The “Pirates of Justice” — a costumed crew of activists — are raising a literal warning flag against cruise ships on which they say workers are overworked, underpaid and sometimes abused.
The group will converge tomorrow at 12 p.m. to stage a flash mob at Vancouver’s Canada Place, using theatrical tactics to increase attention.
“Although this is a very serious issue, we’ve still got a sense of humour and it’s a good way to connect with people who might not normally be involved in this sort of thing,” said spokesperson Craig “Blackbeard” Greenfield. He said last year’s event attracted about 100 people.
This year, the pirates are focusing on Carnival Cruise Line vessels hosting Olympic security personnel.
The activists say that Canadian forces and the RCMP have commissioned three ships — the MS Statendem, the MS Oosterdam and the Carnival Elation — at a cost of $76 million from Carnival Cruise Line, a company that activists accuse of maintaining exploitative working conditions.
Cruise ship worker Jessie Campbell, who worked on the MS Stantendam, claimed that some staff members work 12-hour shifts, seven days a week but don’t complain for fear of losing their jobs.
“I’ve been really burdened lately with the unfair treatment of the Indonesian and Filipino workers onboard,” said Campbell in a release. “The dining room staff are only paid $50 per month because they are not getting a cut from the gratuity.”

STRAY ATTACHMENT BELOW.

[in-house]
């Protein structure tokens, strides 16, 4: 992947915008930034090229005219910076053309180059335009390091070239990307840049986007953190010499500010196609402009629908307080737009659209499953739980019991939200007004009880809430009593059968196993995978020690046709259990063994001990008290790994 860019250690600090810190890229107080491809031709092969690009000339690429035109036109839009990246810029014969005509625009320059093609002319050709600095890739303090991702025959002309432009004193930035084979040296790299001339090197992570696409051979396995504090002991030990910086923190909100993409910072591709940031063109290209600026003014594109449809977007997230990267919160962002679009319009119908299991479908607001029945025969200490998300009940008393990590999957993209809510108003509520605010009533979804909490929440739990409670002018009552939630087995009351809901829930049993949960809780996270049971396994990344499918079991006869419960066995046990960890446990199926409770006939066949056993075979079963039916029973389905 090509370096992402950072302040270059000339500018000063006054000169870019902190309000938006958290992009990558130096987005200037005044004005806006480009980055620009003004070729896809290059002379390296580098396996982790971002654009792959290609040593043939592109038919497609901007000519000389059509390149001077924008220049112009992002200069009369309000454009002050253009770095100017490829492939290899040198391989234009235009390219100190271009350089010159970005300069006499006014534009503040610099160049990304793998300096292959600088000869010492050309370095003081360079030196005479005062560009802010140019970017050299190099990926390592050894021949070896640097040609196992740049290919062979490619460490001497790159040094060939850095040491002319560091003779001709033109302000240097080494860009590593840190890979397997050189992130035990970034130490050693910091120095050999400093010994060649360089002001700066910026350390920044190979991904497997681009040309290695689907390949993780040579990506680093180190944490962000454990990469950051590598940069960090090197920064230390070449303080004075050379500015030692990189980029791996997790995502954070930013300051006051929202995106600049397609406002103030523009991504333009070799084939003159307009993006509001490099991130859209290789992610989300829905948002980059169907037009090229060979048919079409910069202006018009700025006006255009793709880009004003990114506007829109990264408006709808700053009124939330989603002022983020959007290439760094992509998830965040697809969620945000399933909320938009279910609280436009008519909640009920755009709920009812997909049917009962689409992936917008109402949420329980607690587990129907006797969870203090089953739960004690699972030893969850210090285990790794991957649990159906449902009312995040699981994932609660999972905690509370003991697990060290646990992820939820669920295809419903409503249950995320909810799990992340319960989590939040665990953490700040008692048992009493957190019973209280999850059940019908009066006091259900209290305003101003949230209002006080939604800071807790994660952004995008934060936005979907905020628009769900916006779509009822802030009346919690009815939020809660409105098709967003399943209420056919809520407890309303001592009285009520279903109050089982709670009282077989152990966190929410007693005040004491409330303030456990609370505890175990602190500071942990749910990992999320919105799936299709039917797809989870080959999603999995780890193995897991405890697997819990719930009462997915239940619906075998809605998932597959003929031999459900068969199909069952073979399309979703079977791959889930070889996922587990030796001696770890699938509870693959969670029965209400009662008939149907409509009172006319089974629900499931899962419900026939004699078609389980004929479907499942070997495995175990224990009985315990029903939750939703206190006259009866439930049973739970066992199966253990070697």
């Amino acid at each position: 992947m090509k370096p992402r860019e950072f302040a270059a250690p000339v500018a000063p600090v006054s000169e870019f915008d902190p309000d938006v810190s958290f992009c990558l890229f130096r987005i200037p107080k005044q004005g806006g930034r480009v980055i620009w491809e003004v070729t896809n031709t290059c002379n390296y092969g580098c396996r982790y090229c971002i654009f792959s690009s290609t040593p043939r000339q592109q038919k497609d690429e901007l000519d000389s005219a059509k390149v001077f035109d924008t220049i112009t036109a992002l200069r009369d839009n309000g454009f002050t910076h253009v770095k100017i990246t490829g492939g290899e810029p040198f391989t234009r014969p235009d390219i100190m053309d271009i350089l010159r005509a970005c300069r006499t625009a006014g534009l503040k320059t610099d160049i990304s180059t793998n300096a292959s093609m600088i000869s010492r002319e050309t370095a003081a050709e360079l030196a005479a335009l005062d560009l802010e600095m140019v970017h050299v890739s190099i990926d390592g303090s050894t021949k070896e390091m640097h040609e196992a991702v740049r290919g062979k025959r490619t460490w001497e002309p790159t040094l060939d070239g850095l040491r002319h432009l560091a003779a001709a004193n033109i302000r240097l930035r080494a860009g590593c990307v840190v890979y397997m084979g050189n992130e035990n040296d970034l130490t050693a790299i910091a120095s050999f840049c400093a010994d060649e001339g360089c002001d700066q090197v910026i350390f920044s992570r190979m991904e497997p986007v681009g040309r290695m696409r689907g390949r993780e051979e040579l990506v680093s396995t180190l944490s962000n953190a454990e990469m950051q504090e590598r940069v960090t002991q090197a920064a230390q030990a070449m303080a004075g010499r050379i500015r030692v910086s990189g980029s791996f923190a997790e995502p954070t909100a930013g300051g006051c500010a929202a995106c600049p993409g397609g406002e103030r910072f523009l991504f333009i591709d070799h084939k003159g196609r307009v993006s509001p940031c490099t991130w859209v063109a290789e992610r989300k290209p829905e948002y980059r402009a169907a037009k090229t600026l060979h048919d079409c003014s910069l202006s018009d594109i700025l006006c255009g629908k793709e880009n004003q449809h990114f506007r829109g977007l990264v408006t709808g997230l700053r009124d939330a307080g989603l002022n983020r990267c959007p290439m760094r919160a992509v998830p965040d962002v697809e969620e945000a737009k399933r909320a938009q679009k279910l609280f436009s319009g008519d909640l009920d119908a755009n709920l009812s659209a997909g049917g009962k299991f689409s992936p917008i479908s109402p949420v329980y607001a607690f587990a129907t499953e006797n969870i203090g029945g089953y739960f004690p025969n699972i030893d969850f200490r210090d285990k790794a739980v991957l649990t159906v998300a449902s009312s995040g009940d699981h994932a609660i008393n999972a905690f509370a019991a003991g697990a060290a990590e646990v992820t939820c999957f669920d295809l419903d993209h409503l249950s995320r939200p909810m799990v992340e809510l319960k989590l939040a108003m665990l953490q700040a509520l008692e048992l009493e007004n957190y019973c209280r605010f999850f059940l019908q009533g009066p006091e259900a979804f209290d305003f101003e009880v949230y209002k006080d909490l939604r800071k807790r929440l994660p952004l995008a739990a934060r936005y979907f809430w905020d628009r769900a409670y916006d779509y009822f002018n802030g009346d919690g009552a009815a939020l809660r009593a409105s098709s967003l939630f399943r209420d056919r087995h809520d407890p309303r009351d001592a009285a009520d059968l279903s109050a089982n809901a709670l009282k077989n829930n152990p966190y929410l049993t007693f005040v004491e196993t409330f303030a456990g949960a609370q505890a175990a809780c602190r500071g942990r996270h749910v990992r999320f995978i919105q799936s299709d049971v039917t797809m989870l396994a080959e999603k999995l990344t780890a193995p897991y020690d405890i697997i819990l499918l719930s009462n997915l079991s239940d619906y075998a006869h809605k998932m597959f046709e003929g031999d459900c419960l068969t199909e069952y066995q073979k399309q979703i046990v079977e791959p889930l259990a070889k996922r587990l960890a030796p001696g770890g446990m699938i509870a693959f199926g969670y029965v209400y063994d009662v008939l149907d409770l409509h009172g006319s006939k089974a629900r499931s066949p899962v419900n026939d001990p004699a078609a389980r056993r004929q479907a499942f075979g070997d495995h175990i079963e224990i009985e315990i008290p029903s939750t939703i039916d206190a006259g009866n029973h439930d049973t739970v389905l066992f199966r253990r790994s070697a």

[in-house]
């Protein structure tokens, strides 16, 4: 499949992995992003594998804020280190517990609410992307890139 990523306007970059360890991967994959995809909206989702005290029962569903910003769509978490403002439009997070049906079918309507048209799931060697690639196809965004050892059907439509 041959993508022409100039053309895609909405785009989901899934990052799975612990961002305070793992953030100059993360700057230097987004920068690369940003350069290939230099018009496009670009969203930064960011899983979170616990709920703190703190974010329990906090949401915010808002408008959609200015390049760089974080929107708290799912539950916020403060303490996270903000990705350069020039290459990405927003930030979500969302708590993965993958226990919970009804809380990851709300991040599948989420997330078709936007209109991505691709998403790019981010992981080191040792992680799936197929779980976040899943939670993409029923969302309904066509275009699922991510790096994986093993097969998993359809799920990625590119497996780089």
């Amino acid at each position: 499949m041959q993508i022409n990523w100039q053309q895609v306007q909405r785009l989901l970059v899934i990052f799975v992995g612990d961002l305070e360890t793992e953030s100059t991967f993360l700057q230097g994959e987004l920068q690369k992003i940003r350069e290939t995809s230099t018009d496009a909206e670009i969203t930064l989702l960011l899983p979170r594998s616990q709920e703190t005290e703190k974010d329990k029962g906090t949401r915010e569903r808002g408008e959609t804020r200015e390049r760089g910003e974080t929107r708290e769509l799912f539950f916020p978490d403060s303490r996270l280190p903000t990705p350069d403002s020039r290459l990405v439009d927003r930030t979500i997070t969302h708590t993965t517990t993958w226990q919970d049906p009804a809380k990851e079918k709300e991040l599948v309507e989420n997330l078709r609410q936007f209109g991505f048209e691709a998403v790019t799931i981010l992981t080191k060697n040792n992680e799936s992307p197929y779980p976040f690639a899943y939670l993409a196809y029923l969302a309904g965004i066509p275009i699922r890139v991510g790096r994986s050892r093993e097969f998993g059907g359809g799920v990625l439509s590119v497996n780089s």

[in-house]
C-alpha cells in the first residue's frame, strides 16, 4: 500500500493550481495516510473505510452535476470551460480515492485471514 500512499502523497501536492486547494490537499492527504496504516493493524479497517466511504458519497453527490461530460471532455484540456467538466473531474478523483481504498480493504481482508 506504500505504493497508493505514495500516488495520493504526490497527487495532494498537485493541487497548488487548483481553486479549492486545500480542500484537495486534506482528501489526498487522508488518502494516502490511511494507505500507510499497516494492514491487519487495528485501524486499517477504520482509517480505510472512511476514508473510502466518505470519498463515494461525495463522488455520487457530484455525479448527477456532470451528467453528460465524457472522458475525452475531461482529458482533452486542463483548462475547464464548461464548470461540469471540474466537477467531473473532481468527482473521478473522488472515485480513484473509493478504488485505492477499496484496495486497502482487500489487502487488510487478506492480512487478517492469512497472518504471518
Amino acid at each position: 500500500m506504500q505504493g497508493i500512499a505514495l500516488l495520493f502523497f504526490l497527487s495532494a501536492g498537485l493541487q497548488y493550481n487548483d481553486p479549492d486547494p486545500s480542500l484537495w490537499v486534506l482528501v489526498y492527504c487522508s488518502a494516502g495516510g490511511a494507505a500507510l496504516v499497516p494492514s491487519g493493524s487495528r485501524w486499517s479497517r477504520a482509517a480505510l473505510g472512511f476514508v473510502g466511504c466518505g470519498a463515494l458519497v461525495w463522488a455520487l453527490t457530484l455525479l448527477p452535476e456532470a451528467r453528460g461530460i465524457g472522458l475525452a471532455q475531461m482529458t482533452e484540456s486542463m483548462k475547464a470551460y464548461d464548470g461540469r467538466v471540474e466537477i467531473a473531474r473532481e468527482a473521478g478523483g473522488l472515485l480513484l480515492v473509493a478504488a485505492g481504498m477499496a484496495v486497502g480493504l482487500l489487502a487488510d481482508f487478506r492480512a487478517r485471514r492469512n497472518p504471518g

Research by the International Transport Workers’ Federation, a cruise-industry watchdog, highlights, among other things, the prevalence of insecure, short-term contracts; illegal agent fees; low wages; poor management practices, including gender and racial discrimination; and resistance to unionization.
But Carnival spokesperson Jennifer de la Cruz painted a different picture of her company, highlighting employee access to unpaid accommodation, medical and dental care, and retirement plans.
“We have more than 100 different nationalities represented among our crew who have gravitated to cruise ship jobs because in most instances they represent superior earnings opportunities versus what they can make in their home countries,” Cruz told the Globe and Mail, adding that the activist’s cause is not legitimate.
Greenfield wasn’t surprised: “They basically wrote us off as a stunt but didn’t deny our allegations,” he said. “They could have easily said ‘that’s wrong, they’re not paid $50 a month,’ but they didn’t do that.”
Organizers have set up a Facebook event page, where there are 63 confirmed attendees at time of writing. The flash mob is being advertised as a family friendly event.
Original story here.